A novelty LAN chat with Tmux
Did you know know that it's possible to make your very own chat client out of tmux, tail, echo, and a network file share?
Now this is just a novelty thing and really not intended for some sort of serious use, but it’s fun to tinker with! Think of it like a pair of tin cans attached to a string.
Something to note. If you’re mounting a CIFS / SAMBA file share with GVFS, then this might not really work well since GVFS obfuscates direct paths. You could create a soft link (shortcut) on your desktop to the file share, then specify that in the following script as a work around.
Let’s make a small shell script with the following contents. You'll need to name the script exactly “chat” for this example. If you want to name it something else, then make sure to replace the below highlighted instance of "chat" to the name of your script file.
Within that shell script, you’ll need to insert your network file path beside the “file_location” variable, followed by the name of a file. It can be any name you want, but just make sure that it doesn’t contain any spaces, or the name of something that’s already there that might be important to you! This file will be used for handling chat discussions.
You can also adjust the “nick” variable to have whatever nickname you want, or you can just leave it as “$USER”
Also don’t forget to make the script executable!
Now, go and grab a willing fren to setup this same script on their computer, and point it to the same file on the network file system. Then both of you will be able to chat with each other!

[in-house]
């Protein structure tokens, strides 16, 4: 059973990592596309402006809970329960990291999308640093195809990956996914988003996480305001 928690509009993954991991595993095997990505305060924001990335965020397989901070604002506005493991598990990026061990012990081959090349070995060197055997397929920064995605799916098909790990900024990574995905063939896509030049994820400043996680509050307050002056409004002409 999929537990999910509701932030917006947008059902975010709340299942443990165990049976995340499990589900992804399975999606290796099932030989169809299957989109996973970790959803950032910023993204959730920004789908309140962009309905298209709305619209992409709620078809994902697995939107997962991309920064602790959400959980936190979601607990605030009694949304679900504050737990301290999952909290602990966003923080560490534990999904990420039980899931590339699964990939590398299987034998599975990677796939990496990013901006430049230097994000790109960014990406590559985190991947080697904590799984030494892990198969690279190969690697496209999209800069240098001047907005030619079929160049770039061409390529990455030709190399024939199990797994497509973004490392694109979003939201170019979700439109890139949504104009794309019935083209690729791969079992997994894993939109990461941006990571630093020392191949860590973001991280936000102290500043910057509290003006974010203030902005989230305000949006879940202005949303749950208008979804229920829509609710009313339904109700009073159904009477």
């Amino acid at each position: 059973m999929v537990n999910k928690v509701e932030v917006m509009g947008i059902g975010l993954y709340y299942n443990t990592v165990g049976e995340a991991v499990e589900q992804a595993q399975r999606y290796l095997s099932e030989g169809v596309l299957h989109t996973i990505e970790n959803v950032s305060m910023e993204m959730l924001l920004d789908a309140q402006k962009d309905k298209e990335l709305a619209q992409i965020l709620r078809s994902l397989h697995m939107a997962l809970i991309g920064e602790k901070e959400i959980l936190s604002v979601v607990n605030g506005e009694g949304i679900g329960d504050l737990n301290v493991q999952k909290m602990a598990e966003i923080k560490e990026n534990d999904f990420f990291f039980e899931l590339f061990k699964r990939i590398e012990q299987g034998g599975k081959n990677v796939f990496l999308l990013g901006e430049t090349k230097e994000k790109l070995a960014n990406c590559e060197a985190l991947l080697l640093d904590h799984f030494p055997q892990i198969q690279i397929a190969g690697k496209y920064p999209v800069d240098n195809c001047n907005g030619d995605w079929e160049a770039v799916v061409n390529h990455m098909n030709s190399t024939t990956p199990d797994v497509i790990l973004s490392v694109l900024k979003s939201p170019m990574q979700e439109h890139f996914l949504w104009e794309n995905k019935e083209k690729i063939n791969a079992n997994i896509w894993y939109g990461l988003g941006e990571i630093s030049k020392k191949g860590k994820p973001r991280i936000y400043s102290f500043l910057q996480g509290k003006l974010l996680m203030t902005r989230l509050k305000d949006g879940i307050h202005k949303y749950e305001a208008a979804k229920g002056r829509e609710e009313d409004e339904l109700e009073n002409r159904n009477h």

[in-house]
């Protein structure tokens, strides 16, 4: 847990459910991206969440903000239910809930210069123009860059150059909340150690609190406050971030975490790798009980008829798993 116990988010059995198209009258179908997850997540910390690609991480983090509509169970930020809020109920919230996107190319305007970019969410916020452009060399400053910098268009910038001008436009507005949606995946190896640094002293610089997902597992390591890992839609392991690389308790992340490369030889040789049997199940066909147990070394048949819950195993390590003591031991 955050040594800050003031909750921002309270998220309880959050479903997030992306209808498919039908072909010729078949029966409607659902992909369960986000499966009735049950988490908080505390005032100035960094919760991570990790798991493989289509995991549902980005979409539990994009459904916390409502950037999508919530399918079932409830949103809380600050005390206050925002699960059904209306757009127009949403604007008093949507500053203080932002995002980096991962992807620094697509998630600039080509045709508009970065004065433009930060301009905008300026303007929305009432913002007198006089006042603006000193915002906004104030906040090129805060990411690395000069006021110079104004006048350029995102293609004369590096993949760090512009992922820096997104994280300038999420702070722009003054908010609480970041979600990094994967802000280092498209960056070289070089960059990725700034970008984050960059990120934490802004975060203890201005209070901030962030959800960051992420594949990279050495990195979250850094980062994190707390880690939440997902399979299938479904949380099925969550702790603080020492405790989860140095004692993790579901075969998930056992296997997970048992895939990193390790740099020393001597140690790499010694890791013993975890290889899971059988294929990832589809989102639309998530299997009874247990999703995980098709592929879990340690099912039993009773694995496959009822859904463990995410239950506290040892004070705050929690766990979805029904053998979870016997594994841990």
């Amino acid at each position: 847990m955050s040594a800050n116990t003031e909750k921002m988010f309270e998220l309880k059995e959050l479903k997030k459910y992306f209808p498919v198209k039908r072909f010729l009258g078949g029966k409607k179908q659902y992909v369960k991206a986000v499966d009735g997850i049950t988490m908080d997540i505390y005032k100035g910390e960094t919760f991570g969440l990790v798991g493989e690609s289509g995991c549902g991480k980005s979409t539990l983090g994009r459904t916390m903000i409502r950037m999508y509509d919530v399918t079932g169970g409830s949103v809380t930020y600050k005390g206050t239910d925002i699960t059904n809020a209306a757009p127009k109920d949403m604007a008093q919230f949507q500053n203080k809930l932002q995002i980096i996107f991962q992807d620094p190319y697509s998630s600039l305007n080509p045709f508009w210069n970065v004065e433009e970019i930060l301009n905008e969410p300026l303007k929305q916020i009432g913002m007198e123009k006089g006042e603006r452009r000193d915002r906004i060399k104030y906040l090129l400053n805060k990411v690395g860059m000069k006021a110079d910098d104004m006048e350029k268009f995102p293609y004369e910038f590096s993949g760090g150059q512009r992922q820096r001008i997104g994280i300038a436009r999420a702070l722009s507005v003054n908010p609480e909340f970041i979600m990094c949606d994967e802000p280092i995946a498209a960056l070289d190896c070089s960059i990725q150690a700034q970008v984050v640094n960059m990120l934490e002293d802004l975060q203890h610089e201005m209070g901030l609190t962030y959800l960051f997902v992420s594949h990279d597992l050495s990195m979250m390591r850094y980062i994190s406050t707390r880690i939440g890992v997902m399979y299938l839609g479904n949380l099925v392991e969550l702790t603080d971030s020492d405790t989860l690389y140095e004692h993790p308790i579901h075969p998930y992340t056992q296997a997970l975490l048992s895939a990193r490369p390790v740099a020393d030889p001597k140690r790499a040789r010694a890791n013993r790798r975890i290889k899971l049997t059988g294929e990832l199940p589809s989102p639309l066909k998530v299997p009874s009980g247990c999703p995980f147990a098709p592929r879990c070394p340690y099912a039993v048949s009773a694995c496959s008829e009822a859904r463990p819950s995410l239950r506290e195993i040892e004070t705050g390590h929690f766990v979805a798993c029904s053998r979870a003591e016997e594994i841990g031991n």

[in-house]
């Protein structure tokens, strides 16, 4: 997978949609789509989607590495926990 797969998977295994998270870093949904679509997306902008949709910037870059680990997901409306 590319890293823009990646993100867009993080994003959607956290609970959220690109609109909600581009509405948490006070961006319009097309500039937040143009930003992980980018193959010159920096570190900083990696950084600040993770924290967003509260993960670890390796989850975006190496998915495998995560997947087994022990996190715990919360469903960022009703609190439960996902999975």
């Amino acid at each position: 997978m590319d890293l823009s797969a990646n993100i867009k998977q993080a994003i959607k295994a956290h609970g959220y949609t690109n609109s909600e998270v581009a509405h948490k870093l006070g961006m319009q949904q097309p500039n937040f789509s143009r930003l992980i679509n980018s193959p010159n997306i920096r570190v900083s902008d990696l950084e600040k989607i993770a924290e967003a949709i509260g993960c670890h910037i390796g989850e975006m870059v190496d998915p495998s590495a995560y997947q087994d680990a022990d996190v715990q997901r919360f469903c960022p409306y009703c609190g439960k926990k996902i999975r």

To exit the chat, type “/quit”
How it works
So let's start with the bottom of the script in the "case" section. When you call up the script just as "./script.sh" this will direct "case" to run the "session" function.
session function: The "session" function will execute a new tmux session that calls up a split. The top split executes the script with the "-log" flag, and the second split launches the script with the "-com" flag.
chat_log function: The "-log" flag in "case" will run the "chat_log" function, which executes tail to follow the text file that holds the conversation. This will output into the top split of the tmux session.
chat_func function: The "-com" flag in "case" will run the "chat_func" function, which runs a while loop. Within the loop, a date variable is set for time stamping the conversation, as well as a "read" prompt that is used for typing in the message. This message is then checked for the "/quit" pattern before submitting it to the file.
The reason for using "case" and flag options is so that tmux can launch each function that's needed for the chat client to work.
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